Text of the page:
Minister to meet Dublin City Council on future of Oscar Traynor site

O’Brien calls for ‘realistic’ housing proposals but warns against protracted debate

Minister for Housing, Local Government and Heritage Darragh O’Brien: ‘Not surprisingly given the decision of the council, they need some time to talk to councillors to seek consensus on how the land should be developed.’ Photograph: Niall Carson/PA Wire

Minister for Housing, Local Government and Heritage Darragh O’Brien: ‘Not surprisingly given the decision of the council, they need some time to talk to councillors to seek consensus on how the land should be developed.’ Photograph: Niall Carson/PA Wire

 

The future of the Oscar Traynor site in North Dublin will be part of discussions when Minister for Housing Darragh O’Brien meets Dublin City Council management on Wednesday.

The meeting follows the collapse last week of plans to build 853 homes on the site, one of the largest owned by Dublin City Council. It came after councillors voted against the proposal for 428 homes to be sold privately by a private developer with 253 social homes fully funded by the Department of Housing and 172 sold as affordable homes to those on low and middle incomes.

Mr O’Brien said he sought a report from the council on the issue and received a “short” one. “Not surprisingly given the decision of the council, they need some time to talk to councillors to seek consensus on how the land should be developed.”

The Minister said he would seek all party consensus on how to develop the site and he urged the City Council and councillors to work towards a “realistic and deliverable proposal that we can live with on this site”.

But he warned: “I don’t want this to go on for months.” He said “I don’t want to see another protracted discussion back and forth”, adding that “we don’t have the luxury”. The site, in council ownership since 2007, had been vacant for far too long.

He said he would work with others on it but they “won’t be held to ransom by a small number of councillors with ideological opposition to certain different types of housing tenure”.

More sustainable model

Sinn Féin housing spokesman Eoin O Broin said the Minister in opposition had worked to successfully remove St Michael’s estate from the land initiative into a “much more sustainable public housing funding model”.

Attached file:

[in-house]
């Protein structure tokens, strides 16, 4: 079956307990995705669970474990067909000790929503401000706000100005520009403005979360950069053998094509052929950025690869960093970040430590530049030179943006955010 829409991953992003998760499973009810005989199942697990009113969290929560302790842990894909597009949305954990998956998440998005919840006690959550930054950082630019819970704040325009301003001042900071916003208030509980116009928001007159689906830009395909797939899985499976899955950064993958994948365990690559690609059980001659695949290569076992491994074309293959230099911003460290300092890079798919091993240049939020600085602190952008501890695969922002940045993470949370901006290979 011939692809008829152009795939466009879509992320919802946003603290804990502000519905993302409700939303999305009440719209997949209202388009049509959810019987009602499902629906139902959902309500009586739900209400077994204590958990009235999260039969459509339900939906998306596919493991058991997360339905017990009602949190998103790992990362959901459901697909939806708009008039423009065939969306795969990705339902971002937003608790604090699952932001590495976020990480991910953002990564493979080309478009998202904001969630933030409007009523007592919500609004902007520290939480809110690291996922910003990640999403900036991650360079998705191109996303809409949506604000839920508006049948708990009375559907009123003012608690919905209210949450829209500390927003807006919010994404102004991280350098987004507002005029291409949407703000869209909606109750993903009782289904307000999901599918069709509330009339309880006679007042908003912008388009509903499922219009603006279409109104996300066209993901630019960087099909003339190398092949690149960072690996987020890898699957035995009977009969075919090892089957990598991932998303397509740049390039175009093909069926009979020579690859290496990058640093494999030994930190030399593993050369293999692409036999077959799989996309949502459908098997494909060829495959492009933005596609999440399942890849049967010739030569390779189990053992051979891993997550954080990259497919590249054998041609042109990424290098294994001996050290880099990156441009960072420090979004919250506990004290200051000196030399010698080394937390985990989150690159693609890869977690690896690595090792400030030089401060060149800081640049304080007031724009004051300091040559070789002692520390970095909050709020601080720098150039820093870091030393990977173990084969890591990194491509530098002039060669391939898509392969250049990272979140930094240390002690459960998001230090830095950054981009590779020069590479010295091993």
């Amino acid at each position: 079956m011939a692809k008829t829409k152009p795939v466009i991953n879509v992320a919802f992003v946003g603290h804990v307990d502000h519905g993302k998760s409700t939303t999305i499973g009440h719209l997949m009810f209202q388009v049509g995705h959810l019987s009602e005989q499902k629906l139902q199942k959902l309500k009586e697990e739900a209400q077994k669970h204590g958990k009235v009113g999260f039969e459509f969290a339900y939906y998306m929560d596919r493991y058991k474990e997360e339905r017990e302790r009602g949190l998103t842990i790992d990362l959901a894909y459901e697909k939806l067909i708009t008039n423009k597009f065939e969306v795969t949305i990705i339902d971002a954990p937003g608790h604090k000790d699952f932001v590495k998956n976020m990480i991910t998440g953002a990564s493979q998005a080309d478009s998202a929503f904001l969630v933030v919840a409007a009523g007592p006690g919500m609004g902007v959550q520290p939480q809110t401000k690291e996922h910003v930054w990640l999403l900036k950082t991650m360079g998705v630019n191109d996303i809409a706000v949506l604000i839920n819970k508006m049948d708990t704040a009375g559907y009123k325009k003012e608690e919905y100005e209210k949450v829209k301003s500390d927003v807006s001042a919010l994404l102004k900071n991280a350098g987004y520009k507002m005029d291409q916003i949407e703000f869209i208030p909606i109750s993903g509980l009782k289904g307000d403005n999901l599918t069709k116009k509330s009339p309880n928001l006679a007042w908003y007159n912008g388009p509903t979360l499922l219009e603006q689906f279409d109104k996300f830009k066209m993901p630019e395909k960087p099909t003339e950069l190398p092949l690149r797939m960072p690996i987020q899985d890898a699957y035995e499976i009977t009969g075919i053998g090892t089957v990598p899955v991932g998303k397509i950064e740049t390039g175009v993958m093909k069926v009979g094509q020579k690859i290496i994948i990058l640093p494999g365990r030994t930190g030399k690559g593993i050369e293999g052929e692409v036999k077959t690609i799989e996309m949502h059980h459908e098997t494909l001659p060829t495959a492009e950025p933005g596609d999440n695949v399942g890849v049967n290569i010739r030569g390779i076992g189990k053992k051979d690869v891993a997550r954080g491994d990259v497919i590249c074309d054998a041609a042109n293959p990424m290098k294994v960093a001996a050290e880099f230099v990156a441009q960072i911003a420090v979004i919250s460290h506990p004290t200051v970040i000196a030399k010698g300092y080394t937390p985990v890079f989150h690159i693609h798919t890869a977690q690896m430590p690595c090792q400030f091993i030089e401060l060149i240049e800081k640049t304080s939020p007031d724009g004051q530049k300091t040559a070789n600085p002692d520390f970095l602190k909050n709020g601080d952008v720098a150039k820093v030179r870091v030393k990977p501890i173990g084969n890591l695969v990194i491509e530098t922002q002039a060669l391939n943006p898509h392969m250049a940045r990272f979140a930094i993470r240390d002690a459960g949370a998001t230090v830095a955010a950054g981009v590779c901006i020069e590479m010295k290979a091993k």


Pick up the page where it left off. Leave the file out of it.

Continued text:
He said that if Mr O’Brien “wants to demonstrate that your Ministry is radically different from your predecessor Oscar Traynor is your opportunity to prove that.”

The Dublin Mid-West TD said the council needed options and could not “pluck funding models out of the sky”.

The Minister said they had an opportunity to develop the lands and he said some local authorities were better at delivering housing than others but they needed to deliver 33,000 homes private and public next year and 17,000 this year.

He added that “sometimes people want the absolutely perfect scheme that fits their ideology” but they had to be realistic.

Social Democrats TD Cian O’Callaghan said that if the proposed development had gone ahead on Oscar Traynor road “it would have resulted in almost half the site going to an institutional investor and being rented back to the State” through the housing assistance payment.

Discretionary cap

People Before Profit TD Richard Boyd Barrett said sites had sat vacant for years because the Government had insisted on private capital being involved.

He said that in his area under existing models €2,000 in rent is being paid monthly to private landlords and over 25 years €580,000 would be paid for social housing but the State would not own it at the end.

Under the new leasing deal €28,000 a year would be paid to landlords at a cost of €600,000 over 25 years and the State would not own the property.

He pointed to a report from the Department of Public Expenditure and Reform stating that buying a house in turnkey would cost €80,000 more than it cost the local authority to build and it was cheaper in the end. It was time to let local authorities build houses, he said.

Mr O’Brien pointed out however that Dublin City Council had owned the site since 2007 and the site remained vacant.

The Minister added: “We are interested in letting local authorities build and that was why the Government raised the discretionary cap to €6 million a year.”